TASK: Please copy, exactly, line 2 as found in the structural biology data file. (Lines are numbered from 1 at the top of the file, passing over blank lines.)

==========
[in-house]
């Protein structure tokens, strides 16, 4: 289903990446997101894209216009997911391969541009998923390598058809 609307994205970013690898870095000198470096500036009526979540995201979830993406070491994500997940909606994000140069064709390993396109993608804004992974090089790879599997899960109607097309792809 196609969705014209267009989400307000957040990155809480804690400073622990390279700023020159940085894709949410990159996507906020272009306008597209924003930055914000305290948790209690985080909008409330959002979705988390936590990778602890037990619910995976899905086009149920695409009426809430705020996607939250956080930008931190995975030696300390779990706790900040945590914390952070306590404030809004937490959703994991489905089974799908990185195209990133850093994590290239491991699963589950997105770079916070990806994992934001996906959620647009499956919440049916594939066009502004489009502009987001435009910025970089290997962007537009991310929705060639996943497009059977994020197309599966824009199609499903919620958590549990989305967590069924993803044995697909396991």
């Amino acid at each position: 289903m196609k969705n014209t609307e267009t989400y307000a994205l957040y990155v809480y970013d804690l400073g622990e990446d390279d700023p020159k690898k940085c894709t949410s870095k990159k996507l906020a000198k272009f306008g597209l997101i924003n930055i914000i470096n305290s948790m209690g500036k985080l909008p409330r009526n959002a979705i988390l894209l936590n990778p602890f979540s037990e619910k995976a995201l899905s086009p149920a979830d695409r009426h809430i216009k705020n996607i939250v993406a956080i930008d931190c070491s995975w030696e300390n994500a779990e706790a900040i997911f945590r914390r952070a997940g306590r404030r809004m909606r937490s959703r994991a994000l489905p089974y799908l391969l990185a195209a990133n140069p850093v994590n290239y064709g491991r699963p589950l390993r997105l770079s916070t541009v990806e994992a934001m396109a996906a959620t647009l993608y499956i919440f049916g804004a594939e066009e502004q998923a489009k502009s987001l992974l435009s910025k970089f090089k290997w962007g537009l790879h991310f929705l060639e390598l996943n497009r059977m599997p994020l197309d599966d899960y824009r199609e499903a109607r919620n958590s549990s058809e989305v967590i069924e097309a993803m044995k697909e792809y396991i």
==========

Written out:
């Protein structure tokens, strides 16, 4: 289903990446997101894209216009997911391969541009998923390598058809 609307994205970013690898870095000198470096500036009526979540995201979830993406070491994500997940909606994000140069064709390993396109993608804004992974090089790879599997899960109607097309792809 196609969705014209267009989400307000957040990155809480804690400073622990390279700023020159940085894709949410990159996507906020272009306008597209924003930055914000305290948790209690985080909008409330959002979705988390936590990778602890037990619910995976899905086009149920695409009426809430705020996607939250956080930008931190995975030696300390779990706790900040945590914390952070306590404030809004937490959703994991489905089974799908990185195209990133850093994590290239491991699963589950997105770079916070990806994992934001996906959620647009499956919440049916594939066009502004489009502009987001435009910025970089290997962007537009991310929705060639996943497009059977994020197309599966824009199609499903919620958590549990989305967590069924993803044995697909396991």